A final thought: Looking back on 20 years at Ohio Farm Bureau

Before now the only significance the number 84 has held is it’s where I get my framing lumber. But I did some counting and 84 also happens to be the number of this, my final column, in Our Ohio.

Since announcing my retirement a couple months back there’s been little time for thumb twiddling. My tenure may be winding down but the organization’s work, and my enthusiasm for it, hasn’t waned. But I have taken a bit of time to think back over 20 years in this chair, and in particular, what I’ve tried to accomplish on this page.
My goal hasn’t been to tell you what to think, but rather to suggest some things worth thinking about. Things that in our busy daily lives may seem unimportant or irrelevant but in fact hold great sway over our happiness and prosperity. I’ve also hoped to spur your involvement, to encourage you to exert influence on the things that matter to you. And I’ve always tried to show that Farm Bureau is here to help you engage in both thoughtful discussion and meaningful action.

I’ve written about some common themes: jobs and the economy, government and politics, energy, the environment and animals. In recent years I’ve been focused on two concepts: “food security” and “permission to farm.” Food security to me means that everyone, whether across the street or across the globe, never lacks for food. Permission to farm is my shorthand for saying that in Ohio, where nonfarmers outnumber farmers by more than 60 to 1, agriculture’s fate depends largely on public opinion. With my final turn on the soapbox, I’d like to prompt some thought about the intersection of public opinion and food security.

In today’s world, permission to farm must be earned. Society expects food that is safe, nutritious and affordable. It wants farmers to protect the environment and to be responsive to concerns over technology, animal care and transparency. And it will make choices, on what to buy and how to vote, based on its comfort with all of the above. I’m OK with that because agriculture is worthy of approval. My farm knowledge doesn’t come from bloggers and book writers. I live in the farm community and I see every day just how well those expectations are being met. And I’m convinced that when Ohioans take their own close-up look, they’ll see it, too.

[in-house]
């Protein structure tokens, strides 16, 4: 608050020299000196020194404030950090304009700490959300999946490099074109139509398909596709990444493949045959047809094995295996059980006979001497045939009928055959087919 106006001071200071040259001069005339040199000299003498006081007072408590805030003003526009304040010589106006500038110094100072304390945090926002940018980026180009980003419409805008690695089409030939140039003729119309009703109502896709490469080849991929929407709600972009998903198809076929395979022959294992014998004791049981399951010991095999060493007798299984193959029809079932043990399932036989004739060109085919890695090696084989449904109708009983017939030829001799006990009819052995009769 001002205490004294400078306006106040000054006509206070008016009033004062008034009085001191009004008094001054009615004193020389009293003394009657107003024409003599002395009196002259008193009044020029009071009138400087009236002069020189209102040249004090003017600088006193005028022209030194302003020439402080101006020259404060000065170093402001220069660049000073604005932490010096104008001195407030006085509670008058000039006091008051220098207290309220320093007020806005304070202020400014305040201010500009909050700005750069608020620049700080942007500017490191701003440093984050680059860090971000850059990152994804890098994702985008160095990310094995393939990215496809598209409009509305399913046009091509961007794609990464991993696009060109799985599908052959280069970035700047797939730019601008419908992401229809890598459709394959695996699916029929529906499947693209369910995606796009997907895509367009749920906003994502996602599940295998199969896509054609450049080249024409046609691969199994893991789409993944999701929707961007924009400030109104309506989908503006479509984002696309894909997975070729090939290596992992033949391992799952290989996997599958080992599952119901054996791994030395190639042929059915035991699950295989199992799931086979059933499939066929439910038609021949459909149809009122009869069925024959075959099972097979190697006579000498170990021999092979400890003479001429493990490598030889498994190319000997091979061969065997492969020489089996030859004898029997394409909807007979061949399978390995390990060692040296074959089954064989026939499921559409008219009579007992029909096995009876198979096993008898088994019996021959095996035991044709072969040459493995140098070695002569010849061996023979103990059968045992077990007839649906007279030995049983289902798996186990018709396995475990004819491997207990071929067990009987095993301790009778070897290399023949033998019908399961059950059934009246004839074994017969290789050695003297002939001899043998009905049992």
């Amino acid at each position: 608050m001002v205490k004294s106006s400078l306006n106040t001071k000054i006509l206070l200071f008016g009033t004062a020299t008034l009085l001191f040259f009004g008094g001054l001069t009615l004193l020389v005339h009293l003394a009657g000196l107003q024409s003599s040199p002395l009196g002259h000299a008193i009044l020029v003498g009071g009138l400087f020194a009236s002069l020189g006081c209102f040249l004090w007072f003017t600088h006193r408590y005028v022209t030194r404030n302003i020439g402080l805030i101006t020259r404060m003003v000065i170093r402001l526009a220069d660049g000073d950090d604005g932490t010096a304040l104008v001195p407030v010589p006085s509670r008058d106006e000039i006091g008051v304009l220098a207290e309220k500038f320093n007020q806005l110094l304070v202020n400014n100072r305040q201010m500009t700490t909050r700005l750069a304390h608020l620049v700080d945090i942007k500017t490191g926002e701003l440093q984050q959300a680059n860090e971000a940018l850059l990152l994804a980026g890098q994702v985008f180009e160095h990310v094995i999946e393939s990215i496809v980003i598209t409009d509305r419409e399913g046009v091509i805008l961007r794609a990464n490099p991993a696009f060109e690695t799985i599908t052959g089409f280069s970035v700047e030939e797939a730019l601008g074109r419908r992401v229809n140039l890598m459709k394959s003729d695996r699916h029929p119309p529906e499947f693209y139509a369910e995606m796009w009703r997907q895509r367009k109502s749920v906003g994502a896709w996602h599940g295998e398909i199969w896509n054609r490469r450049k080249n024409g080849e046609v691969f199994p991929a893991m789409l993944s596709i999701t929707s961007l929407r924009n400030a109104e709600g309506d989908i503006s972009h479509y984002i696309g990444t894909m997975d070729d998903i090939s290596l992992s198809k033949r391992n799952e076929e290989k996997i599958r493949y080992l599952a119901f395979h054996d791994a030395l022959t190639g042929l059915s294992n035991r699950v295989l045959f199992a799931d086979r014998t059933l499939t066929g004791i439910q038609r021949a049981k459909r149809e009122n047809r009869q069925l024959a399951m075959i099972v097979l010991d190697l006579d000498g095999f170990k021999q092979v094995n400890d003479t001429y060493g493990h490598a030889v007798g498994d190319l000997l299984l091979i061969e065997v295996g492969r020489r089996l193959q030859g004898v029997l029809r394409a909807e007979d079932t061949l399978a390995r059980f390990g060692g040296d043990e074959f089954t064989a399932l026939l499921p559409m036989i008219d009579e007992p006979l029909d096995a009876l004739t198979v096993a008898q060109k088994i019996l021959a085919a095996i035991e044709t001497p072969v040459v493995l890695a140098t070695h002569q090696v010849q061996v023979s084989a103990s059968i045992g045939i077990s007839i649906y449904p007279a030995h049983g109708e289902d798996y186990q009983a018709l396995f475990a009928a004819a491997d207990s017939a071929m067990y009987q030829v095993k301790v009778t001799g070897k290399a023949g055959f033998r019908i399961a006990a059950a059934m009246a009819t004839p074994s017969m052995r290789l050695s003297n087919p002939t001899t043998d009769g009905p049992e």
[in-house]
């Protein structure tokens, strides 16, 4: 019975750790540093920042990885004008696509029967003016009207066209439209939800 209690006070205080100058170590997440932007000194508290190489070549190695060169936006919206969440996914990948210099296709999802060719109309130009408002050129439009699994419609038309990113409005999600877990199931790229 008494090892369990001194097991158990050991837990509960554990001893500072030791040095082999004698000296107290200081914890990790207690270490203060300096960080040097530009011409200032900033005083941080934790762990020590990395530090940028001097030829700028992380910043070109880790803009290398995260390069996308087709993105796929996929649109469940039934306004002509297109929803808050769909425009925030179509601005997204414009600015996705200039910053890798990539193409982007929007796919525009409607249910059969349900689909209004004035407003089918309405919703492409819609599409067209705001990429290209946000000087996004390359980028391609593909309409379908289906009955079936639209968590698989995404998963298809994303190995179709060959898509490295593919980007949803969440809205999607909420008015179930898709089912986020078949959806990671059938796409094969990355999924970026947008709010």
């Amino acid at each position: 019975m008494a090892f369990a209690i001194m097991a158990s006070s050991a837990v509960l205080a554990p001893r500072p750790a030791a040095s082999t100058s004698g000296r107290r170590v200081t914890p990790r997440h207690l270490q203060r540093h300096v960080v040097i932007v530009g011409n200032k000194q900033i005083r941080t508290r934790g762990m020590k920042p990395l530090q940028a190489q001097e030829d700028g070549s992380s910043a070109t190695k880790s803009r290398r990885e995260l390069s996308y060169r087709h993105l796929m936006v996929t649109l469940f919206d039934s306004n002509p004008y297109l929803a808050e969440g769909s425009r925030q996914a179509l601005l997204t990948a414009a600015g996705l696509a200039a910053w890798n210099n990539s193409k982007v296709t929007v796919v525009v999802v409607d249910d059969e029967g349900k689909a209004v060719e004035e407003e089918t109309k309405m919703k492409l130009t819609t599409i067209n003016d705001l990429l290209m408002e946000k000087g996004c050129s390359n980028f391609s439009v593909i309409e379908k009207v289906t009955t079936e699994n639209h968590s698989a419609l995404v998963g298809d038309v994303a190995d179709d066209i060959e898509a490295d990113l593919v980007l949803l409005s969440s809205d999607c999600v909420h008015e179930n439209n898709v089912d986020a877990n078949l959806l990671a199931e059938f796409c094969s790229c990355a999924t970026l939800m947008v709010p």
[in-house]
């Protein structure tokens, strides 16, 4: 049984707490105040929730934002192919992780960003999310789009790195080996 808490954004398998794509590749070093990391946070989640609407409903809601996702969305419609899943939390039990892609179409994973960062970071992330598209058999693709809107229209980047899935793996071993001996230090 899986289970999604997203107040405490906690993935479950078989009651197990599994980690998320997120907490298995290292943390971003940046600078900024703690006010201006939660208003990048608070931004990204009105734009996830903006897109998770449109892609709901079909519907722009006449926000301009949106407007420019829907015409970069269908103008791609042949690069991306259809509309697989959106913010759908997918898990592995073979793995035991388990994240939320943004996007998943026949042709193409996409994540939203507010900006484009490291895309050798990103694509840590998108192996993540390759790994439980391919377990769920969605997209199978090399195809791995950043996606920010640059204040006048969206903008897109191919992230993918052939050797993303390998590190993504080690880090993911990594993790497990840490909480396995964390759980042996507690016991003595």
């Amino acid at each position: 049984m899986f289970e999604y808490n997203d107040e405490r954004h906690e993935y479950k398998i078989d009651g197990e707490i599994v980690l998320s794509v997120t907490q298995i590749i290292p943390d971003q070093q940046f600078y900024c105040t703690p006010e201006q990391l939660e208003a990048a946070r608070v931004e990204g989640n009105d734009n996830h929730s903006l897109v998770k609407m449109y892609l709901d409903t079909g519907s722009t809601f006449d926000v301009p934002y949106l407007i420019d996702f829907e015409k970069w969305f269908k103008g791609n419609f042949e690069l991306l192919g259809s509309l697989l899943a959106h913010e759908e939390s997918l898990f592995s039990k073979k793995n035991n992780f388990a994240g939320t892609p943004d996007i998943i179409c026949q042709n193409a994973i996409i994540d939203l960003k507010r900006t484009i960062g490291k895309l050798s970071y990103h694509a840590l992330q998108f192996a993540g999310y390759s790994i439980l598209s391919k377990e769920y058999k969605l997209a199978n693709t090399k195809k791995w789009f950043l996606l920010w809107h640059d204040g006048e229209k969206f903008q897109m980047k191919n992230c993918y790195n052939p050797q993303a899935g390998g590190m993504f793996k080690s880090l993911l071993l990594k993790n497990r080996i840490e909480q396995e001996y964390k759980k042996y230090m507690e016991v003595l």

What happens when permission to farm is granted? Ohio’s family farmers thrive, preserve their heritage, create jobs and contribute to their communities. Universities, businesses and organizations grow to enhance and expand on the work of farmers. Most importantly we become food secure: massive quantities of affordable calories to feed a hungry world and elaborate foods to satisfy the most highly refined tastes. While government aid to starving nations and generous contributions to food banks are important, the true path to food security is through conscious choices that enable farmers and the food system do what they do best.

Before signing off, I’d like to congratulate Adam Sharp, Farm Bureau’s new executive vice president; I know he’ll provide great leadership to this great organization. And, a special thanks to the Ohio Farm Bureau Foundation, which I’ve recently learned has created the Fisher Fund for Lifelong Learning. I’m proud that it will play a role in developing agricultural leaders.

Thanks, too, to you, the members of Ohio Farm Bureau. It’s been fun and fulfilling. God bless you all.
John C. (Jack) Fisher
Ohio Farm Bureau executive vice president